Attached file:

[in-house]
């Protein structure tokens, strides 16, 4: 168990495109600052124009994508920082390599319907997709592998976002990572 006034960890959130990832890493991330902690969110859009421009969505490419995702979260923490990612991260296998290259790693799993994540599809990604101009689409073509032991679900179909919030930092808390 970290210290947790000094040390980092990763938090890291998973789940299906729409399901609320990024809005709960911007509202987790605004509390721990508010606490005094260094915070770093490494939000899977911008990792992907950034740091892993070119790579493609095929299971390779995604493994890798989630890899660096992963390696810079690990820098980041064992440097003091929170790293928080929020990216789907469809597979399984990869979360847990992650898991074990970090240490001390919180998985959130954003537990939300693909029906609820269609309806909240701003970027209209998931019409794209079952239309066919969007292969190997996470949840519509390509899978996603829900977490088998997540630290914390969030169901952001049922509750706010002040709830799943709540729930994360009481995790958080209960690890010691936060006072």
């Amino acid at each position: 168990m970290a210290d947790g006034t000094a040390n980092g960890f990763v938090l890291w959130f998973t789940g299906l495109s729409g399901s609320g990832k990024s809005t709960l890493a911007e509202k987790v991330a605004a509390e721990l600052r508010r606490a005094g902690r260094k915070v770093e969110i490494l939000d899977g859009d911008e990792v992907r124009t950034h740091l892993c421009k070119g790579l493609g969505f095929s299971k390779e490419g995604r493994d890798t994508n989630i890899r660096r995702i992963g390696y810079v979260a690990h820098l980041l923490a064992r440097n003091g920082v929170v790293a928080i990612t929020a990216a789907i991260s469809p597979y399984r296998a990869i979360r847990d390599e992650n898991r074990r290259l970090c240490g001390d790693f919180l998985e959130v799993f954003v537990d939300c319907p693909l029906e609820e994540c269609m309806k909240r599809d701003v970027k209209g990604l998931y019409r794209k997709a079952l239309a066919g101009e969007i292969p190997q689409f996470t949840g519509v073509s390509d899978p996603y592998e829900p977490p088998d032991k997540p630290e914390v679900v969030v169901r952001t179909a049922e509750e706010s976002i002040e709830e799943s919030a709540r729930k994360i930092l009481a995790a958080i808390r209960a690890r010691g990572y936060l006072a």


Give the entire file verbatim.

[in-house]
């Protein structure tokens, strides 16, 4: 168990495109600052124009994508920082390599319907997709592998976002990572 006034960890959130990832890493991330902690969110859009421009969505490419995702979260923490990612991260296998290259790693799993994540599809990604101009689409073509032991679900179909919030930092808390 970290210290947790000094040390980092990763938090890291998973789940299906729409399901609320990024809005709960911007509202987790605004509390721990508010606490005094260094915070770093490494939000899977911008990792992907950034740091892993070119790579493609095929299971390779995604493994890798989630890899660096992963390696810079690990820098980041064992440097003091929170790293928080929020990216789907469809597979399984990869979360847990992650898991074990970090240490001390919180998985959130954003537990939300693909029906609820269609309806909240701003970027209209998931019409794209079952239309066919969007292969190997996470949840519509390509899978996603829900977490088998997540630290914390969030169901952001049922509750706010002040709830799943709540729930994360009481995790958080209960690890010691936060006072």
């Amino acid at each position: 168990m970290a210290d947790g006034t000094a040390n980092g960890f990763v938090l890291w959130f998973t789940g299906l495109s729409g399901s609320g990832k990024s809005t709960l890493a911007e509202k987790v991330a605004a509390e721990l600052r508010r606490a005094g902690r260094k915070v770093e969110i490494l939000d899977g859009d911008e990792v992907r124009t950034h740091l892993c421009k070119g790579l493609g969505f095929s299971k390779e490419g995604r493994d890798t994508n989630i890899r660096r995702i992963g390696y810079v979260a690990h820098l980041l923490a064992r440097n003091g920082v929170v790293a928080i990612t929020a990216a789907i991260s469809p597979y399984r296998a990869i979360r847990d390599e992650n898991r074990r290259l970090c240490g001390d790693f919180l998985e959130v799993f954003v537990d939300c319907p693909l029906e609820e994540c269609m309806k909240r599809d701003v970027k209209g990604l998931y019409r794209k997709a079952l239309a066919g101009e969007i292969p190997q689409f996470t949840g519509v073509s390509d899978p996603y592998e829900p977490p088998d032991k997540p630290e914390v679900v969030v169901r952001t179909a049922e509750e706010s976002i002040e709830e799943s919030a709540r729930k994360i930092l009481a995790a958080i808390r209960a690890r010691g990572y936060l006072a």